77. Stevie Wonder – Outside My Window

Here’s the second single from Stevie’s soundtrack to the documentary, The Secret Life Of Plants. It’s not a strong song based on his high level of output, but it’s still pleasant and works within the confines of the album. It will only make it to #52 Pop and #56 Soul and is only available by buying this LP.

80. Karla Bonoff – Baby Don’t Go

Karla is a singer/songwriter whose songs have been covered by Bonnie Raitt, Wynonna Judd, and Linda Ronstadt. Her style and vocals were so close to Linda’s that I think it kept her from being successful on her own. Nevertheless, this midtempo pop number from her second LP, Restless Nights, will strut its way up to #69.

March 7th, 1981

81. The Fools – Running Scared

It’s hard to tell if this Masschusettes band took themselves seriously or not. This cover of the Roy Orbison classic doesn’t leave us any clues. All it does is make us want to hear the original. It’ll run up to #50 before turning yellow and heading the other way.

87. Yoko Ono – Walking On Thin Ice

John and Yoko had been in the studio on December 8th, 1980, on the final mix of this song. Four hours later, he was murdered in front of her as he held onto that tape. I don’t know how one could ever separate those two events in your life experiencing them like that. Still, Yoko pushed on and released this song in tribute to John. People were not kind to her when that happened and give her unnecessary grief about it, and it only rose to #58. Time and distance have been kinder to this slice of ambient disco, and current remixes of this track have seen it rise to #1 on the dance charts in 2003 & 2013.

88. The Sherbs – I Have the Skill

Here’s one of the most successful Australian bands of the 70s never to cross over to the States. I guess because we let the Little River Band in, they were our token Aussies, but this group was every bit as good. In the 70s, they were called Sherbet, and the best they did was a pop single called Howzat in 1976 that reached #61. They changed their name to Highway to no avail and then to the Sherbs in 1980. This 45 will have the chops to equal their other entry and peak at #61.

89. The Rings – Let Me Go

The Cars’ success definitely pointed a lot of A&R execs to the Boston music scene. Here’s another group that benefited with two albums on MCA with their debut spawning this faux-reggae pop-rocker. It will circle up to #75 before the charts let it go.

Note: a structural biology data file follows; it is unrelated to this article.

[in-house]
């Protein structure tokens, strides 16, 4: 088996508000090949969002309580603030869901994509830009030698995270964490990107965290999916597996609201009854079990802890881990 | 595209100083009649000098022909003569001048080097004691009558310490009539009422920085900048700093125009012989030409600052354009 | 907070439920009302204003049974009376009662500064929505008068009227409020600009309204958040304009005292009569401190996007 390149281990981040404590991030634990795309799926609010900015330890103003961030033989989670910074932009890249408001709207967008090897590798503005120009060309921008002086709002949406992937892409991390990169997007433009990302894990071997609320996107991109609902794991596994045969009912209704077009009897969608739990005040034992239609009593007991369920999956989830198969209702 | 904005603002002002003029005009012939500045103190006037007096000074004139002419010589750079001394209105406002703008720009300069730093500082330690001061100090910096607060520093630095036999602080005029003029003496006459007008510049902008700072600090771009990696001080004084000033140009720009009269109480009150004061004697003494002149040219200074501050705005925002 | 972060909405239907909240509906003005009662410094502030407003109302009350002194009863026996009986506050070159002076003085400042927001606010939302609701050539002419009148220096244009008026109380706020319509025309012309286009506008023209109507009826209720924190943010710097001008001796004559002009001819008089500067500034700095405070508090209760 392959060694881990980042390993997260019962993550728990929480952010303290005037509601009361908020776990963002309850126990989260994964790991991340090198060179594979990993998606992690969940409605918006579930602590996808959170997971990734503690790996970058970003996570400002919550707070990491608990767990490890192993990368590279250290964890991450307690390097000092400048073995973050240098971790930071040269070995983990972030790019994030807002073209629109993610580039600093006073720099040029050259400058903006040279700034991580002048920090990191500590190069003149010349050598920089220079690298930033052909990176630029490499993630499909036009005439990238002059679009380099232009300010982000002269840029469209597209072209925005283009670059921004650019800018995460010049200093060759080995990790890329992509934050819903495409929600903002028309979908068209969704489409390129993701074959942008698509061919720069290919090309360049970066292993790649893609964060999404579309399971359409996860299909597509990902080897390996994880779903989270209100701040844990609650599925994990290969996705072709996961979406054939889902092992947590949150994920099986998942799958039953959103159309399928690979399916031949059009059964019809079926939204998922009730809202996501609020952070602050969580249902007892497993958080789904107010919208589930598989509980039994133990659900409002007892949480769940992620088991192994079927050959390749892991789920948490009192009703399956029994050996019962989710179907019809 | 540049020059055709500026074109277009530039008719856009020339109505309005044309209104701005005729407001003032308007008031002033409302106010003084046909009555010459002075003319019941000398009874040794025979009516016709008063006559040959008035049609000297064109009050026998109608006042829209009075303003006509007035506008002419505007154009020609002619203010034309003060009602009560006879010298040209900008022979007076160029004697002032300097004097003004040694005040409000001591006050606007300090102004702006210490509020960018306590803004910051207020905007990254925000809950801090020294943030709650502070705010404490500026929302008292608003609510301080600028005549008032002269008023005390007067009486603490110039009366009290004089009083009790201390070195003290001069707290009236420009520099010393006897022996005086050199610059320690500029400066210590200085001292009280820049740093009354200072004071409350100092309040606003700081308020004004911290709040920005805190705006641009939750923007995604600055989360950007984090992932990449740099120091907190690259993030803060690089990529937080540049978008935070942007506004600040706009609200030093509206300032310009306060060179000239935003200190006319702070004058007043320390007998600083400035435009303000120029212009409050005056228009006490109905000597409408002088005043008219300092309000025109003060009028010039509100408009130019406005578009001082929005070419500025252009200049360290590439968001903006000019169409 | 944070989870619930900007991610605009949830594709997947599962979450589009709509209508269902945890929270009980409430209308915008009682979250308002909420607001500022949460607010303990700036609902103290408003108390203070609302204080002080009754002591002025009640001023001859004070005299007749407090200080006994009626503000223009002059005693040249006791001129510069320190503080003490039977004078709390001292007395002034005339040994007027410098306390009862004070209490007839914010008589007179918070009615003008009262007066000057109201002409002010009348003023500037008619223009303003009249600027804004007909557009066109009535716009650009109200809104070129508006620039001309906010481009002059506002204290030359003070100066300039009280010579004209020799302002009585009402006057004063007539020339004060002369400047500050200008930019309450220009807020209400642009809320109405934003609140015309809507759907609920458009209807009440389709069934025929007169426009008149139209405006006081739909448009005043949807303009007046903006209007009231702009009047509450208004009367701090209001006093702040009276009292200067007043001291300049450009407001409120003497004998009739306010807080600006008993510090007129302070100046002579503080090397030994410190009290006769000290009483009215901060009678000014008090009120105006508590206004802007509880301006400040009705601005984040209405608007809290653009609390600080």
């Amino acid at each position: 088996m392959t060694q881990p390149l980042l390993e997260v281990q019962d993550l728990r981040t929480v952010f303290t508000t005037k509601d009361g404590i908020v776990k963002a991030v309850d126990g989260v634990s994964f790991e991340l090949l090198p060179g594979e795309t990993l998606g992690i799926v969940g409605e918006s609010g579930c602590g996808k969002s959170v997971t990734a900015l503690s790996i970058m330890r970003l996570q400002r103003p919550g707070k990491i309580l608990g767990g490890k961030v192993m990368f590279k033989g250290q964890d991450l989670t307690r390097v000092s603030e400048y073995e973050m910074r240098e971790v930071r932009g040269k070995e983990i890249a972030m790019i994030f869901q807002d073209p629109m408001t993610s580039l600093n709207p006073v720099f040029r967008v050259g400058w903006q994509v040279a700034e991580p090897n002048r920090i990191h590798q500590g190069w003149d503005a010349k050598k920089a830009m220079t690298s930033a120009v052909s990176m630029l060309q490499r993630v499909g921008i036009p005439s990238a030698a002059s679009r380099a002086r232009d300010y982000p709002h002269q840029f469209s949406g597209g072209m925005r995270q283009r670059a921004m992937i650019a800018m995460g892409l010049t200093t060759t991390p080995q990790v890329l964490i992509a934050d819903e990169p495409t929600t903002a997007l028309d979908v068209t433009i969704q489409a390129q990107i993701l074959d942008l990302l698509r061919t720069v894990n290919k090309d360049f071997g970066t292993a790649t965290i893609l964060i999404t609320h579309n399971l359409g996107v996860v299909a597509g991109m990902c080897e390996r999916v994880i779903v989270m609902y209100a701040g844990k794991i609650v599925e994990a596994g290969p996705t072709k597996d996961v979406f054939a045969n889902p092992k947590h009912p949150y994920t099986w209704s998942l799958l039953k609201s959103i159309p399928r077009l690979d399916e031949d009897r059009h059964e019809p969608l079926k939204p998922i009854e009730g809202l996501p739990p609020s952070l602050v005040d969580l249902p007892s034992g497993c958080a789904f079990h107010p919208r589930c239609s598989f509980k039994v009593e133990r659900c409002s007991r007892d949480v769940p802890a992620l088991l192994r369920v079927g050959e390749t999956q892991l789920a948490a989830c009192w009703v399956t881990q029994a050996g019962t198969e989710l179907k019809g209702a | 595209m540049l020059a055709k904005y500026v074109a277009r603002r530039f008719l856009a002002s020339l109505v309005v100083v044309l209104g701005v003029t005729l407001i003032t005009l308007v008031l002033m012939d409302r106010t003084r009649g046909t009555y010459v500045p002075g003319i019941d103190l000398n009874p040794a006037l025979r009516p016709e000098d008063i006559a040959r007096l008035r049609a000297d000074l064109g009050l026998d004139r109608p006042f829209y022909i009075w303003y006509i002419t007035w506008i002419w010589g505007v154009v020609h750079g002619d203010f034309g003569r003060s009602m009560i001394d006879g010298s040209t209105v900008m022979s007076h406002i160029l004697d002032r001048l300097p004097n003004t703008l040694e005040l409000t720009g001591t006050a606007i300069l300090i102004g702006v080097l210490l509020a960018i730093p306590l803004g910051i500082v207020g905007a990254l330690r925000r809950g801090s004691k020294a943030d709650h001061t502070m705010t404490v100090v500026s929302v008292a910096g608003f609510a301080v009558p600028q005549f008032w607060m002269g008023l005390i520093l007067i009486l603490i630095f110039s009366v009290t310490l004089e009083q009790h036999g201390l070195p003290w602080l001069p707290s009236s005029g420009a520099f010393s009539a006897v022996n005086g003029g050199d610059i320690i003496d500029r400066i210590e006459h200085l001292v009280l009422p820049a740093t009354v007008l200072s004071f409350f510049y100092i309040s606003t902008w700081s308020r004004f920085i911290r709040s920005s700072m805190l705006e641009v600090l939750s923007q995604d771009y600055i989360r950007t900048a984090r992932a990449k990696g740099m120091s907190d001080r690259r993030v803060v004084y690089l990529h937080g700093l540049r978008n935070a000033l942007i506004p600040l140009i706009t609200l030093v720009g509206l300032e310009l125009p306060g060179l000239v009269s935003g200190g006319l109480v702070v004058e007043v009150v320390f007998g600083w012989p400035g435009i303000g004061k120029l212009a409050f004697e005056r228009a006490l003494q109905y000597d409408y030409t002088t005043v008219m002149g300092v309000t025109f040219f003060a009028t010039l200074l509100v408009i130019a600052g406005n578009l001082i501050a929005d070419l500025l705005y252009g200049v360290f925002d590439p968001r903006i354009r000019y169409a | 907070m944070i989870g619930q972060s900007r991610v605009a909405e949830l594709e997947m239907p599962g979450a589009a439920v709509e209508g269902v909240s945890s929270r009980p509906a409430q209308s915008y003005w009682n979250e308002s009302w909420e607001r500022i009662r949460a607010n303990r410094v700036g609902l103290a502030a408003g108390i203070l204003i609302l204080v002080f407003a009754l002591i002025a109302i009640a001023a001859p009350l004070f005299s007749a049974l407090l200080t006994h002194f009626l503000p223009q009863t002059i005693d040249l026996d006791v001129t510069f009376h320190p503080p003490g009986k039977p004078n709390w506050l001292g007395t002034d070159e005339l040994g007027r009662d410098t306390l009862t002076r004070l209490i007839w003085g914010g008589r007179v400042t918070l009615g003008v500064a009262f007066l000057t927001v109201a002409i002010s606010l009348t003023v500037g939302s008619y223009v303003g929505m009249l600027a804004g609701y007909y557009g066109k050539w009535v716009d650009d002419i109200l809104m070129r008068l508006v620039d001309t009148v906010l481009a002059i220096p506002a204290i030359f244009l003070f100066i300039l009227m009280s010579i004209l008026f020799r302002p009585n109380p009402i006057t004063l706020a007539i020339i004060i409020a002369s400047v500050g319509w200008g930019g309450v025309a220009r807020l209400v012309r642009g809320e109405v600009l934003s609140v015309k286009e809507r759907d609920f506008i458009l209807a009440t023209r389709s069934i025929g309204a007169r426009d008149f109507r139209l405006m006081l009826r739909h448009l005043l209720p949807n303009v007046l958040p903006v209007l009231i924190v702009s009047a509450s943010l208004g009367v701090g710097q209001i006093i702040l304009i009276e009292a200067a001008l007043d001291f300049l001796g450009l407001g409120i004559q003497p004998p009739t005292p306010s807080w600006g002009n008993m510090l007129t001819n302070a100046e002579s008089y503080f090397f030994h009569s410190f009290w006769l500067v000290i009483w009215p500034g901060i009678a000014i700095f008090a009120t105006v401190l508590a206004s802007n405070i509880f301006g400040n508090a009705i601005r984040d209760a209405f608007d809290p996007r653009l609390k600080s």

92. Molly Hatchet – The Rambler

Lead singer Danny Joe Brown flirted with disaster and left after one album. That momentum change did not help the band, and they could never rise to the success of their debut. Also, Southern rock was changing, and they were slow to make that happen. Thus this single will ramble up a notch to #91 before disappearing.

March 6th, 1982

89. The Boys Band – Don’t Stop Me Baby (I’m On Fire)

Even though the three members of this band were Nashville players, this is a pretty good slice of soft West Coast pop, in the style of Fred Knoblock or Pure Praire League. Written by Austin “Rocky” Roberts, this baby will stop at #61.

90. Gino Vannelli – The Longer You Wait

Gino was riding a hot streak into the 80s. His last two albums had spawned Top 10 singles. But this is where the momentum died. His second Arista album, Twisted Heart, was a swift departure from his synth-laden, densely arranged dramatic style. His record company wouldn’t release it, and they and Gino waged a four-year standoff. This was the only product of that recording, and this 45 would only slide up one spot to #89. To this day, the album remains unreleased, but if you listen to his last album, 2019’s Older N Wizer, you can get a taste of what it might have sounded like.

95. The Spinners – Never Thought I’d Fall In Love

By 1982 The Spinners’ salad days were long behind them. This single, written by James Mtume & Reggie Lucas, who also penned Stephanie Mills’ Never Knew Love Like This, is actually a great slice of early 80s soul boogie. But it’s just not up to the standards the band kept for themselves. It sits at its peak this week. It also did not cross over to the Soul charts.